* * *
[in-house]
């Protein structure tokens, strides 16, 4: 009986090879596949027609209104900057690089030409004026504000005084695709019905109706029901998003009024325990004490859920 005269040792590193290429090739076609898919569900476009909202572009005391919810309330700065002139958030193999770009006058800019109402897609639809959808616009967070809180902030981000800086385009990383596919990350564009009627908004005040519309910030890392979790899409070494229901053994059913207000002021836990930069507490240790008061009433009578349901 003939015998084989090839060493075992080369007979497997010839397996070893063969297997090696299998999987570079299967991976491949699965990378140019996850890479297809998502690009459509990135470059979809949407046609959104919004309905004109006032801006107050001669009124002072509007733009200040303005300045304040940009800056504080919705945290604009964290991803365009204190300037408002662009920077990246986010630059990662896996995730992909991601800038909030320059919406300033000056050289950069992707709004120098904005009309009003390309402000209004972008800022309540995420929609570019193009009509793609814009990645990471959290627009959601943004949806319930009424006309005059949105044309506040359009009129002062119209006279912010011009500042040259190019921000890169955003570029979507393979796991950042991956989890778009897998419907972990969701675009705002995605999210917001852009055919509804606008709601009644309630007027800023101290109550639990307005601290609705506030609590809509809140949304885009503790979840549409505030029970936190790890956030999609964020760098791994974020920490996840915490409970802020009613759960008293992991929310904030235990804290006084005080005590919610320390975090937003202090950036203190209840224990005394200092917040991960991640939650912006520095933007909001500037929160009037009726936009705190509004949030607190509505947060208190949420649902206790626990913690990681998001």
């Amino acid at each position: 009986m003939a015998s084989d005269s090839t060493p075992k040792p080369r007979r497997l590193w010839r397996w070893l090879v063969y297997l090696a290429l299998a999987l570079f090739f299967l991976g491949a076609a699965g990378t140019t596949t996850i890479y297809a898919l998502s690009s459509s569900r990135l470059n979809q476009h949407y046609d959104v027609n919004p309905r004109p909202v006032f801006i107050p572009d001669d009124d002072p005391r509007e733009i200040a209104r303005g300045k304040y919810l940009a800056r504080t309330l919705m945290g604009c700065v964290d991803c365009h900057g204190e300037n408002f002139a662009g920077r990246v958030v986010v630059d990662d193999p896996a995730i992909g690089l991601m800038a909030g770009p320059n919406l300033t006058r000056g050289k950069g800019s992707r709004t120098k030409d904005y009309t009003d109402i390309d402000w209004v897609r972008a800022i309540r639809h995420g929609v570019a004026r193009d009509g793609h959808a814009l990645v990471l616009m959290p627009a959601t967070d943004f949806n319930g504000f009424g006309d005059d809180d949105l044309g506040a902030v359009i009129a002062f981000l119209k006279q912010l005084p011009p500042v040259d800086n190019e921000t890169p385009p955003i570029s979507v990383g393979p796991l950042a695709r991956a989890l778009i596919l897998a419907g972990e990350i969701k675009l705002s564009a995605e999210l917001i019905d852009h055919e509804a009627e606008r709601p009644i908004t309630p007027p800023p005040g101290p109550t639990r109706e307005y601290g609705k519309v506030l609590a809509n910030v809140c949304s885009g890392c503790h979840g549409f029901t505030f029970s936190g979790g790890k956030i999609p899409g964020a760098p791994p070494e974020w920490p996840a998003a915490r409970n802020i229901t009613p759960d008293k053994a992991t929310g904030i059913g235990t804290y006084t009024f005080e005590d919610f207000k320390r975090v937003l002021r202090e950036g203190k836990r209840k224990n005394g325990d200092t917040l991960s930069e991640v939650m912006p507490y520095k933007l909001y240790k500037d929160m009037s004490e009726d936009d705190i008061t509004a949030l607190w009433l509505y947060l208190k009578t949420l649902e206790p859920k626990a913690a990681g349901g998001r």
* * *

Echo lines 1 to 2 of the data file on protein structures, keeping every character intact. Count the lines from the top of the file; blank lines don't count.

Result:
[in-house]
């Protein structure tokens, strides 16, 4: 009986090879596949027609209104900057690089030409004026504000005084695709019905109706029901998003009024325990004490859920 005269040792590193290429090739076609898919569900476009909202572009005391919810309330700065002139958030193999770009006058800019109402897609639809959808616009967070809180902030981000800086385009990383596919990350564009009627908004005040519309910030890392979790899409070494229901053994059913207000002021836990930069507490240790008061009433009578349901 003939015998084989090839060493075992080369007979497997010839397996070893063969297997090696299998999987570079299967991976491949699965990378140019996850890479297809998502690009459509990135470059979809949407046609959104919004309905004109006032801006107050001669009124002072509007733009200040303005300045304040940009800056504080919705945290604009964290991803365009204190300037408002662009920077990246986010630059990662896996995730992909991601800038909030320059919406300033000056050289950069992707709004120098904005009309009003390309402000209004972008800022309540995420929609570019193009009509793609814009990645990471959290627009959601943004949806319930009424006309005059949105044309506040359009009129002062119209006279912010011009500042040259190019921000890169955003570029979507393979796991950042991956989890778009897998419907972990969701675009705002995605999210917001852009055919509804606008709601009644309630007027800023101290109550639990307005601290609705506030609590809509809140949304885009503790979840549409505030029970936190790890956030999609964020760098791994974020920490996840915490409970802020009613759960008293992991929310904030235990804290006084005080005590919610320390975090937003202090950036203190209840224990005394200092917040991960991640939650912006520095933007909001500037929160009037009726936009705190509004949030607190509505947060208190949420649902206790626990913690990681998001």